Thursday, 21 June 2007

A Trip to the Chocolate Factory

You may have noticed I missed a couple of weeks posting to my blog. We have had visitors for the last two weeks and I have neglected the blog.

My daughter was up from Toronto York University visiting and we went to visit the Hershey Chocolate Shoppe in Smiths Falls. The factory shoppe is a chocolate lovers dream come true and the prices are better than retail and they throw in a free chocolate bar or two with every purchase.

However, the Hershey Chocolate Factory is closing while Hershey is opening a new plant in Mexico.

This is just another example of how the capitalist market works. But sometimes we forget that it works that way because we let it and we let it because we have lost our sense of community. We would rather buy cheaper chocolates than provide jobs for our neighbours. Not all of our money goes to low wages, of course. Besides high profits, much of it is paid to high paid advertising gurus to convince us to buy products in the first place.

Communities across North America complain about the impact Wal-Mart will have on their local businesses . If local people care about their local businesses all they have to do is continue to shop at them. So why do we not do that. Why do we all flock to the huge Wal-Mart instead. Why do we watch local clothing and shoe factories close while we buy cheap goods from abroad. Are we that greedy. Do we just not care.

Much more than money and jobs is at stake here. If we rebuilt our sense of community I have no doubt that the results would astound us, mental health problems would decline, crime rates and vandalism would decline, quality of life would improve and everyone would be happier and feel more secure.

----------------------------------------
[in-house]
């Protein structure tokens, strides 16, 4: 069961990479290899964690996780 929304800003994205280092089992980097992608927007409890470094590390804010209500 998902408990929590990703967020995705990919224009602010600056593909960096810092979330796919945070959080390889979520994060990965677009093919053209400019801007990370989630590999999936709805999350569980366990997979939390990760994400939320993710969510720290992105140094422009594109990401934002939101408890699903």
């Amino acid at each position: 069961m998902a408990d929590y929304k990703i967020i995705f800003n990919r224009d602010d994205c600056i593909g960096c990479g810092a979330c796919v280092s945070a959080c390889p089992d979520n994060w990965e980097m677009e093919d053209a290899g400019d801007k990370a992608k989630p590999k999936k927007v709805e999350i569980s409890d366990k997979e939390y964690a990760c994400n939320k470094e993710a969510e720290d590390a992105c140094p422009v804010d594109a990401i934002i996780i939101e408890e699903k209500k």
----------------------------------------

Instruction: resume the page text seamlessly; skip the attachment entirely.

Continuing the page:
We can start by saying “hi” to our neighbours next time we walk down the street. If indeed we do walk down the street and not drive to the corner store, if we have one. But that is another whole column.

Saturday, 2 June 2007

Is The War on Drugs a War on the Poor

Canada’s ideological Harper government has decided that the best way to fight crime and the drug problem is to emulate the policies of the country with the biggest crime and drug problem rather than follow the lead of countries with lower crime rates and less of a drug problem.

Despite the romanticism of the sixties left with marijuana and psychedelic drugs the dependence on drugs for escape, recreation or creativity is never a good thing. We can debate whether marijuana is no worse than alcohol or whether tobacco is worse than marijuana or whether the new marijuana is worse than the old marijuana till the cows come home.

The bottom line is that natural highs are always better than artificial ones. Getting high on life is better than getting high on drugs (or money or status, etc.).

That all being said, the criminal justice approach to the drug problem, and in particular the zero tolerance approach of the United States that the Harper government wants to emulate, is clearly a failure.

It is very clear that how we treat drug users depends very much on social class.